"Between the subject and the object lies the value. This Value is more immediate, more directly sensed than any ?self? or any ?object? to which it may later be assigned. It is more real than the stove. Whether the stove is the cause of the low quality or whether possibly something else is the cause is not yet absolutely certain. But that the quality is low is absolutely certain. It is the primary empirical reality from which such things as stoves and heat and oaths and self are later intellectually constructed? Any person of any philosophic persuasion who sits on a hot stove will verify without any intellectual argument whatsoever that he is in an undeniably low-quality situation: that the value of his predicament is negative. This low quality is not just a vague, wooly-headed, crypto-religious, metaphysical abstraction. It is an experience. It is not just a judgment about an experience. It is not a description of experience. The value itself is an experience. As such it is completely predictable. It is verifiable by anyone who cares to do so. It is reproducible? Quality is more real than the stove. Whether the stove is the cause of the low quality or whether possibly something else is the cause is not yet absolutely certain. But that quality is low is absolutely certain. It is the primary empirical reality from which such things as stoves and heat and oaths and self are later intellectually constructed."

"But to tear down a factory or to revolt against a government or to avoid repair of a motorcycle because it is a system is to attack effects rather than causes; and as long as the attack is upon effects only, no change is possible. The true system, the real system, is our present construction of systematic thought itself, rationality itself, and if a factory is torn down but the rationality which produced it is left standing, then that rationality will simply produce another factory. If a revolution destroys a systematic government, but the systematic patterns of thought that produced that government are left intact, then those patterns will repeat themselves in the succeeding government. There?s so much talk about the system. And so little understanding."

"Care and Quality are internal and external aspects of the same thing. A person who sees Quality and feels it as he works is a person who cares. A person who cares about what he sees and does is a person who?s bound to have some characteristic of quality."

"Certainly no one could have predicted what has happened. Back then, after 121 others had turned this book down, one lone editor offered a standard $3,000 advance. He said the book forced him to decide what he was in publishing for, and added that although this was almost certainly the last payment, I shouldn't be discouraged. Money wasn't the point with a book like this."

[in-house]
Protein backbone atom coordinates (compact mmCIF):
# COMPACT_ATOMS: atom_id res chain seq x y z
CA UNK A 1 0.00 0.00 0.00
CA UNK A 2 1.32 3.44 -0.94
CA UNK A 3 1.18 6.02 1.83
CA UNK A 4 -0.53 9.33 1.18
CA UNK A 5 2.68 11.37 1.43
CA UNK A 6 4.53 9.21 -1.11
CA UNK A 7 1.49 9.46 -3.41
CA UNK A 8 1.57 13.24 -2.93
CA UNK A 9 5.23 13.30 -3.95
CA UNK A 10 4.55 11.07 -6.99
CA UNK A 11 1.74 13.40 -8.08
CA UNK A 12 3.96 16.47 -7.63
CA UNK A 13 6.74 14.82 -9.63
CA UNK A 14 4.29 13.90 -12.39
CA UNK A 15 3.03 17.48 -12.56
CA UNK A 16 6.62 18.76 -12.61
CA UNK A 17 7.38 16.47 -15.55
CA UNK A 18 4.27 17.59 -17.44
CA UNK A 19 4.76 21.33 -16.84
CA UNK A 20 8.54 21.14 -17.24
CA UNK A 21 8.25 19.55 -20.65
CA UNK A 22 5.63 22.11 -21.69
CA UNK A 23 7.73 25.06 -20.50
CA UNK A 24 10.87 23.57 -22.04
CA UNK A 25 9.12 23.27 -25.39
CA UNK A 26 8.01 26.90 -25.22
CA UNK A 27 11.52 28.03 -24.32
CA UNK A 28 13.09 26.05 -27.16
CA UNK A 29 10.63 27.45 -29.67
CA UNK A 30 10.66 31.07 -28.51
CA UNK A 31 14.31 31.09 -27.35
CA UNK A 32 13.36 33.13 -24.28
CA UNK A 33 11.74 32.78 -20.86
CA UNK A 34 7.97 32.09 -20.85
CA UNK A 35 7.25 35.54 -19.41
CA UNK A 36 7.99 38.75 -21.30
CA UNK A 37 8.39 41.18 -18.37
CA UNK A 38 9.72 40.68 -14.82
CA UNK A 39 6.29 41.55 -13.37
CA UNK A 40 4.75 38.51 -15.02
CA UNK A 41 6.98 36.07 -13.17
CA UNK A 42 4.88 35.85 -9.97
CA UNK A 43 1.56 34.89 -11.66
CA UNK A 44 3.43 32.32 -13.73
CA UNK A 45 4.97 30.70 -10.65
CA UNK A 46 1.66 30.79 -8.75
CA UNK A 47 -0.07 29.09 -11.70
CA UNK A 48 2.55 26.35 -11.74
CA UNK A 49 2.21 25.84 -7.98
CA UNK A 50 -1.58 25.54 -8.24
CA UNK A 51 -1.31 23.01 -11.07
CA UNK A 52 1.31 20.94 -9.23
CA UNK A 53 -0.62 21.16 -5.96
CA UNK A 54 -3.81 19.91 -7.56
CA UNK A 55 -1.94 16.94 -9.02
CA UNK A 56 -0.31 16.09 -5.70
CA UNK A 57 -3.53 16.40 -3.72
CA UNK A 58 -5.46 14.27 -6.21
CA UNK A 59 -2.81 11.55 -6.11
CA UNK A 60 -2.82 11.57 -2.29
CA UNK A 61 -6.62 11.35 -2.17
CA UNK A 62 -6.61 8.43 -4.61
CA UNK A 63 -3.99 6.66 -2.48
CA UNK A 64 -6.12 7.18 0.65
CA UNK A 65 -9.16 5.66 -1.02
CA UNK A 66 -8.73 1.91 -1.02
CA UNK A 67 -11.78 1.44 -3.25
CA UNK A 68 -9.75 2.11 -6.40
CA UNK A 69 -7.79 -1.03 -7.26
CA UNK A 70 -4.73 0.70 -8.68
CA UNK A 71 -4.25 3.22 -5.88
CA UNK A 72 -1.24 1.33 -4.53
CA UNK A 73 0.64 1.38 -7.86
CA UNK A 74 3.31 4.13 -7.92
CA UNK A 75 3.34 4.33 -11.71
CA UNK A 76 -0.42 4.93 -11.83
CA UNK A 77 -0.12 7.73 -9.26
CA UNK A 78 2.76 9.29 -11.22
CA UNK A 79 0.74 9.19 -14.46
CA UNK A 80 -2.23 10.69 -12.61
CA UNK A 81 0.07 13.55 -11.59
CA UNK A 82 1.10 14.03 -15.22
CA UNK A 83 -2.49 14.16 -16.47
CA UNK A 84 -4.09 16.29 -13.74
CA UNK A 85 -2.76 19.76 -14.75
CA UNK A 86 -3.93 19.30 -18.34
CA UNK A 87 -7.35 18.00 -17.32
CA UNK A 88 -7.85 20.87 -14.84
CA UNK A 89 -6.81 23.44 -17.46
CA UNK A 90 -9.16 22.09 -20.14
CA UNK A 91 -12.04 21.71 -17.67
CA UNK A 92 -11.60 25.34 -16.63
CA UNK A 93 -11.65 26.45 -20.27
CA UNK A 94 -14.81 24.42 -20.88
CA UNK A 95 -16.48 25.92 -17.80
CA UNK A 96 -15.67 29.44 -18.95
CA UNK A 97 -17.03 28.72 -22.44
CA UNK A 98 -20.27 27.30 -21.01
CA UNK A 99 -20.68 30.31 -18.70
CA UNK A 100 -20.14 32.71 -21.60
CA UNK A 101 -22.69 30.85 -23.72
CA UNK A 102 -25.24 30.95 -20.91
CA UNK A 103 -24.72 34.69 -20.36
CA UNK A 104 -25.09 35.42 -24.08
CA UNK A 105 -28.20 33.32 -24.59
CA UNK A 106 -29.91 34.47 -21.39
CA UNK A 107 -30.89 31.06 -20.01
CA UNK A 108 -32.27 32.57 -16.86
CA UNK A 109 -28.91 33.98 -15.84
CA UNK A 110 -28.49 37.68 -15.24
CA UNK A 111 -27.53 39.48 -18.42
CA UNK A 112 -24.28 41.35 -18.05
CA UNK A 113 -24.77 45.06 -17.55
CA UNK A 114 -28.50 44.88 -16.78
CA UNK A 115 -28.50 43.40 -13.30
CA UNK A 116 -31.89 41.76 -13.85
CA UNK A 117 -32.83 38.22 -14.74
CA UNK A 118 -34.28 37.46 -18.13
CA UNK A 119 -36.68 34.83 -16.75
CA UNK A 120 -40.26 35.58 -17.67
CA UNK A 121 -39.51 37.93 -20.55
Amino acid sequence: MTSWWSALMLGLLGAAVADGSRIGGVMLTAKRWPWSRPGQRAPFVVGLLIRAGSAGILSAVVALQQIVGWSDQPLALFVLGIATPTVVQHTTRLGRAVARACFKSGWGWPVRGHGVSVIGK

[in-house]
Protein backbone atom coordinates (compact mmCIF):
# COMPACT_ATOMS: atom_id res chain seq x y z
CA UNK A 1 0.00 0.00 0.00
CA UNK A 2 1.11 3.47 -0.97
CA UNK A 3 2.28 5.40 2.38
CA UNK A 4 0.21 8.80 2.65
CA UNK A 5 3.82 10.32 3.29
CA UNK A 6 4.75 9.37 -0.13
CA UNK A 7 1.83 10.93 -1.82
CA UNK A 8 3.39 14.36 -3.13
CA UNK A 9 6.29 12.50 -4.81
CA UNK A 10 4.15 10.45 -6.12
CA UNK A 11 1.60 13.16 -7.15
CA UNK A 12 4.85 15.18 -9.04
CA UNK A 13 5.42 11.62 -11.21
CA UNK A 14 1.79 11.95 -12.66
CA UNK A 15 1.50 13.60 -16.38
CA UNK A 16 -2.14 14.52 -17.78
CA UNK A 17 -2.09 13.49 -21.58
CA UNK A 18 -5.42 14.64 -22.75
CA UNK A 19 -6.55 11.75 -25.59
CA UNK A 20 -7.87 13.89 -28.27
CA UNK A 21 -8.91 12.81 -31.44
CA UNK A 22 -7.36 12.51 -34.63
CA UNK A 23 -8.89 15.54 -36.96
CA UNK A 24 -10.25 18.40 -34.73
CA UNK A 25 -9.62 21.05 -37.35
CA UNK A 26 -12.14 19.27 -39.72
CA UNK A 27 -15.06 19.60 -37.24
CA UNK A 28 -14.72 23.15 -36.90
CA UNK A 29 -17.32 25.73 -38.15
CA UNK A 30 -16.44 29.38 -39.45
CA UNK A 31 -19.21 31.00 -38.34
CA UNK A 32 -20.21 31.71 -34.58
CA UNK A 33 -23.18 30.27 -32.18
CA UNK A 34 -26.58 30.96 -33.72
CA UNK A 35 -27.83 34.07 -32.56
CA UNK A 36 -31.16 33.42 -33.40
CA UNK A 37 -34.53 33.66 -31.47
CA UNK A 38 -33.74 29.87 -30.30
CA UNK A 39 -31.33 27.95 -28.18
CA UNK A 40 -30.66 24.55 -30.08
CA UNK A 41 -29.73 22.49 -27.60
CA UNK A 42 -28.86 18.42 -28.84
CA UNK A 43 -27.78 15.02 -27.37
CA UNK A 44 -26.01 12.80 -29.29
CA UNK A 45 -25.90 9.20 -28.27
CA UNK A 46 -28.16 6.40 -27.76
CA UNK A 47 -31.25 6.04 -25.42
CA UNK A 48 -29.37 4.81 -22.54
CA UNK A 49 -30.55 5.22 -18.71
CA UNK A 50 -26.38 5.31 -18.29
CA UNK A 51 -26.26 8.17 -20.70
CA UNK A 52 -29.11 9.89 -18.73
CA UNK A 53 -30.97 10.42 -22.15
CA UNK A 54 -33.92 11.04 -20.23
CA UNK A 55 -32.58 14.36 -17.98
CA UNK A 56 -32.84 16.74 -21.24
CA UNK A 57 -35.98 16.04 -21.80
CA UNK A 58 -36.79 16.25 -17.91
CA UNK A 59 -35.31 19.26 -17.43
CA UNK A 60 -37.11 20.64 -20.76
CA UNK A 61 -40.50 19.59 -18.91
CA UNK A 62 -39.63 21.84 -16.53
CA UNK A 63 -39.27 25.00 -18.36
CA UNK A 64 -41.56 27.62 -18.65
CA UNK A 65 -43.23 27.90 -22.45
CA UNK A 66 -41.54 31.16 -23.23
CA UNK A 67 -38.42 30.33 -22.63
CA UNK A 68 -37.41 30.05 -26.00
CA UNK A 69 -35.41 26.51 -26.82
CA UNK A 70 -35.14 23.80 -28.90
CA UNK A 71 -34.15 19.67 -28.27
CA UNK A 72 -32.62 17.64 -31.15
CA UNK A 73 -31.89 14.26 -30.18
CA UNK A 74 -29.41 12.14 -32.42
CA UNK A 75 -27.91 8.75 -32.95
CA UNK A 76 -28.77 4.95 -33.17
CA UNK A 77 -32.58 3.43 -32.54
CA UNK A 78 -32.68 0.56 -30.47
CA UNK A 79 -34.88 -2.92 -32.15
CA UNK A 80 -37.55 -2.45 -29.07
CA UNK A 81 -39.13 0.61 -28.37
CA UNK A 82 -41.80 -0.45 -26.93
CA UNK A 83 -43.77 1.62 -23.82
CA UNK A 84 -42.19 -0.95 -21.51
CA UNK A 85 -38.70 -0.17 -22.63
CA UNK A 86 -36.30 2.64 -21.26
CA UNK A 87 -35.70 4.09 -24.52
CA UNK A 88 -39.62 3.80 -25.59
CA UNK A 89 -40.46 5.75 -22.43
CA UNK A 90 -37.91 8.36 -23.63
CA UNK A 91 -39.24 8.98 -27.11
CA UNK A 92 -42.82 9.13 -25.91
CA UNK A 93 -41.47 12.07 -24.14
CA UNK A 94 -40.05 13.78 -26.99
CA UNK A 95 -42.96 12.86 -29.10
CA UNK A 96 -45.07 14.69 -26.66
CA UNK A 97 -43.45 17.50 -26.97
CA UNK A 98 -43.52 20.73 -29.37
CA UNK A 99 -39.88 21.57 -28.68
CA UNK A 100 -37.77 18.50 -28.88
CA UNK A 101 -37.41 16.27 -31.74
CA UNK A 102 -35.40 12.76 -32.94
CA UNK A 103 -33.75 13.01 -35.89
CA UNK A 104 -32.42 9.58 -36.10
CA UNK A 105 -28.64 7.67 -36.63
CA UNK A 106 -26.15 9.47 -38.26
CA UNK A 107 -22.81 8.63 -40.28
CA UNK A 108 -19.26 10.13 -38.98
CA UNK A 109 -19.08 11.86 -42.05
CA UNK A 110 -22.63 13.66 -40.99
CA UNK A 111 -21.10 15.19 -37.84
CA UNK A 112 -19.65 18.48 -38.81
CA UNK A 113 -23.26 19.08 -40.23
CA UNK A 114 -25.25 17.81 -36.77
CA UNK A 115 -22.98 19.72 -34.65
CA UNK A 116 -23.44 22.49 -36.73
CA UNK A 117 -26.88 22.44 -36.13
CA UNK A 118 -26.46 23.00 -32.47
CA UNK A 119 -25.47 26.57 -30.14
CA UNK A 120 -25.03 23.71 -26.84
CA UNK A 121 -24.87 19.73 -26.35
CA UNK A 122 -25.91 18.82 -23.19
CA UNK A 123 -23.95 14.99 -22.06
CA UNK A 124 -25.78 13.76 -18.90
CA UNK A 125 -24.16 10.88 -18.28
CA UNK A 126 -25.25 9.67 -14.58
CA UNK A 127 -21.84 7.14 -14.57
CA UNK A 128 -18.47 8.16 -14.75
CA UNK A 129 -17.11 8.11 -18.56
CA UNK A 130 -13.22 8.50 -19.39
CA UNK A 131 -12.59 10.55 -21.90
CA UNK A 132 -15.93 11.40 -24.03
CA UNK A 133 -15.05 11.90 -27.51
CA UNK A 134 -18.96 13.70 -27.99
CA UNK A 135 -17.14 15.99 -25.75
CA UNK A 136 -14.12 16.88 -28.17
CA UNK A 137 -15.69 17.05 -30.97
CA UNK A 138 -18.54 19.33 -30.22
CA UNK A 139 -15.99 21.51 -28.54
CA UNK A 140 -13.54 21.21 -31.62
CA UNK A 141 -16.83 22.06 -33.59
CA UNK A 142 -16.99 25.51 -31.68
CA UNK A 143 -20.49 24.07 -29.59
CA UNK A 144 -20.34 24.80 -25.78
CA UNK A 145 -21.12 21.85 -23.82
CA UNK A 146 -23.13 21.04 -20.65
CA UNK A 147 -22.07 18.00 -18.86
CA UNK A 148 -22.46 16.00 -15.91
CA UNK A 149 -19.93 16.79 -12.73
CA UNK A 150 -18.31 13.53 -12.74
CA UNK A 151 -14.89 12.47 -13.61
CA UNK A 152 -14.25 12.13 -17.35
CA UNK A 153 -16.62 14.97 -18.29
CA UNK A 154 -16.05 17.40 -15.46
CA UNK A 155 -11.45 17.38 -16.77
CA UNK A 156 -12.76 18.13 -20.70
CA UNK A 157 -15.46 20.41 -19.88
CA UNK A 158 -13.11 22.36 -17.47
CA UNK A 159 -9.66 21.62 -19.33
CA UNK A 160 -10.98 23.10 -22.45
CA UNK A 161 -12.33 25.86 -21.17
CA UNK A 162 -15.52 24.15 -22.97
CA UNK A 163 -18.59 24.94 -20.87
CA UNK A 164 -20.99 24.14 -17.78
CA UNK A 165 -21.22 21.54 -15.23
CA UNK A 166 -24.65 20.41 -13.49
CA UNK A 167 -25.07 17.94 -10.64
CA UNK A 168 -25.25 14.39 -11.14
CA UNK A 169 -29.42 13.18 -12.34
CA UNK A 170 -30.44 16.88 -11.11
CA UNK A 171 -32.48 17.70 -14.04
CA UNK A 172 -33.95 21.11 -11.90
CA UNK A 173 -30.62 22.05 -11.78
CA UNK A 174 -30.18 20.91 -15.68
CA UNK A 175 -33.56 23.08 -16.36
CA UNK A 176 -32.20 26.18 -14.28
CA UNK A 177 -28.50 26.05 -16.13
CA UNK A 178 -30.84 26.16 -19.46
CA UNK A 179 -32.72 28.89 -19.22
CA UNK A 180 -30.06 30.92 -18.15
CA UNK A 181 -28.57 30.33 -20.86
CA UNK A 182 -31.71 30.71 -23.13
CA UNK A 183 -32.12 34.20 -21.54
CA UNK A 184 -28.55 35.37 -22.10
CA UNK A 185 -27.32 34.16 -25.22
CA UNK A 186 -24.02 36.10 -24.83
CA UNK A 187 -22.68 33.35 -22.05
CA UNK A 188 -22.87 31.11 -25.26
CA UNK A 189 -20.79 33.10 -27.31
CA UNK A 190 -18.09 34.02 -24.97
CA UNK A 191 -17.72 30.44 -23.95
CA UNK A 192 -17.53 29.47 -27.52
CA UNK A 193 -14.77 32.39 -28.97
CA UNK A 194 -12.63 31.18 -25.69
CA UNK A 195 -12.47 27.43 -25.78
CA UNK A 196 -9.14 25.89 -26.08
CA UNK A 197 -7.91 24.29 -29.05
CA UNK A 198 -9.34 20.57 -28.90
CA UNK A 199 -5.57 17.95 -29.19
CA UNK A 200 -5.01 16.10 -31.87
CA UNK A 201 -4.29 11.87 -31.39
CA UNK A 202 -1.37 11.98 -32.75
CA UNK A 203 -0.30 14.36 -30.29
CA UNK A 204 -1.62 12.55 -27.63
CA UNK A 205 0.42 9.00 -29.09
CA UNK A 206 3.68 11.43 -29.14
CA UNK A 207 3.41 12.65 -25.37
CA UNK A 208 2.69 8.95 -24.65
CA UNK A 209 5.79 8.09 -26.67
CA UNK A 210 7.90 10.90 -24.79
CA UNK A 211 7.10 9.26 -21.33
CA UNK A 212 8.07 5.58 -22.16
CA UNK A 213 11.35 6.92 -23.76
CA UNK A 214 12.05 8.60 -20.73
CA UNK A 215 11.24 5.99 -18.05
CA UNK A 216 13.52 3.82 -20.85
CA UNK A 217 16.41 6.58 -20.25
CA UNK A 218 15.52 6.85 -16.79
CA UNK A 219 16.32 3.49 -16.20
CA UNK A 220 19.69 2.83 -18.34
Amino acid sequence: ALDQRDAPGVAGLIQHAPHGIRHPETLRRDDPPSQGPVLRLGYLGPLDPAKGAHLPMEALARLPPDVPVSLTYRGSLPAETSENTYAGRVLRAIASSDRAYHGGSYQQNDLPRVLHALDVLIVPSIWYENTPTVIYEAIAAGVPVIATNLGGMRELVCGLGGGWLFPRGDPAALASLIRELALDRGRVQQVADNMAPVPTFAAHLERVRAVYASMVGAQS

"Civilization, or "the system" or "society" or whatever you want to call it, is best served not by mules but by free men."

"Coastal people never really know what the ocean symbolizes to landlocked inland people--what a great distant dream it is, present but unseen in the deepest level of subconsciousness, and when they arrive at the ocean and the conscious images are compared with the subconscious dream there is a sense of defeat at having come so far to be stopped by a mystery that can never be fathomed. The source of it all."

"Cultures are not the source of all morals, only a limited set of morals. Cultures can be graded and judged morally according to their contribution to the evolution of life."

"Dialectic generally means "of the nature of the dialogue," which is a conversation between two persons. Nowadays it means logical argumentation. It involves a technique of cross-examination, by which truth is arrived at."

"Dialectic, which is the parent of logic, came itself from rhetoric. Rhetoric is in turn the child of the myths and poetry of ancient Greece. That is so historically, and that is so by any application of common sense. The poetry and myths are the response of a prehistoric people to the Universe around them made on the basis of Quality. It is Quality, not dialectic, which is the generator of everything we know."

"Even in the presence of others he was completely alone."

"Even though quality cannot be defined, you know what quality is."

"Everyone's just about out of gumption. And I think it's about time to return to the rebuilding of this American resource -- individual worth."

"Familiarity can blind too."

"Fantastic, Ph‘drus thinks, that he should have remembered that. It just demolishes the whole dialectical position. That may just be the whole show right there. Of course it's an analogy. Everything is an analogy. But the dialecticians don't know that."

"Flight from and hatred of technology is self-defeating. The Buddha, the Godhead, resides quite as comfortably in the circuits of a digital computer or the gears of a cycle transmission as he does at the top of a mountain or in the petals of a flower. To think otherwise is to demean the Buddha--which is to demean oneself."

"For every fact there is an infinity of hypotheses."

"For me, a writer should be more like a lighthouse keeper, just out there by himself. He shouldn't get his ideas from other people all around him."